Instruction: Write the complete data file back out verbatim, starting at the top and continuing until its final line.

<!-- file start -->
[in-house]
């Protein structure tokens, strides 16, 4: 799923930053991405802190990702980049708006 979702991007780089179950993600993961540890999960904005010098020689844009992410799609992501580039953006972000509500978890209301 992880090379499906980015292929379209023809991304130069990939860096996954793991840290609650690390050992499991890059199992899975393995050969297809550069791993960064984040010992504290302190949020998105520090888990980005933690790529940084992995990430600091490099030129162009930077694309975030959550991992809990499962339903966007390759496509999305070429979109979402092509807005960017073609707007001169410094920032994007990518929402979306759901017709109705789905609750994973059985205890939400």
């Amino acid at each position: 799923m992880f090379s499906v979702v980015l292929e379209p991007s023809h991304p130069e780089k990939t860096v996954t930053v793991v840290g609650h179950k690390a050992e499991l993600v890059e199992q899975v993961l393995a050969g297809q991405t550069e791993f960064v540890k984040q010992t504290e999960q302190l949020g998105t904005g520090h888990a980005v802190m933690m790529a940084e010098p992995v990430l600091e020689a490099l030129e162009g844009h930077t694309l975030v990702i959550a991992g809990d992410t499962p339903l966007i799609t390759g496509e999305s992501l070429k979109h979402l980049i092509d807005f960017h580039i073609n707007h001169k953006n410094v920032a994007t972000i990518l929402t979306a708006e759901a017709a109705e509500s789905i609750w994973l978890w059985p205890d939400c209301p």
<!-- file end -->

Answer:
[in-house]
């Protein structure tokens, strides 16, 4: 799923930053991405802190990702980049708006 979702991007780089179950993600993961540890999960904005010098020689844009992410799609992501580039953006972000509500978890209301 992880090379499906980015292929379209023809991304130069990939860096996954793991840290609650690390050992499991890059199992899975393995050969297809550069791993960064984040010992504290302190949020998105520090888990980005933690790529940084992995990430600091490099030129162009930077694309975030959550991992809990499962339903966007390759496509999305070429979109979402092509807005960017073609707007001169410094920032994007990518929402979306759901017709109705789905609750994973059985205890939400």
């Amino acid at each position: 799923m992880f090379s499906v979702v980015l292929e379209p991007s023809h991304p130069e780089k990939t860096v996954t930053v793991v840290g609650h179950k690390a050992e499991l993600v890059e199992q899975v993961l393995a050969g297809q991405t550069e791993f960064v540890k984040q010992t504290e999960q302190l949020g998105t904005g520090h888990a980005v802190m933690m790529a940084e010098p992995v990430l600091e020689a490099l030129e162009g844009h930077t694309l975030v990702i959550a991992g809990d992410t499962p339903l966007i799609t390759g496509e999305s992501l070429k979109h979402l980049i092509d807005f960017h580039i073609n707007h001169k953006n410094v920032a994007t972000i990518l929402t979306a708006e759901a017709a109705e509500s789905i609750w994973l978890w059985p205890d939400c209301p």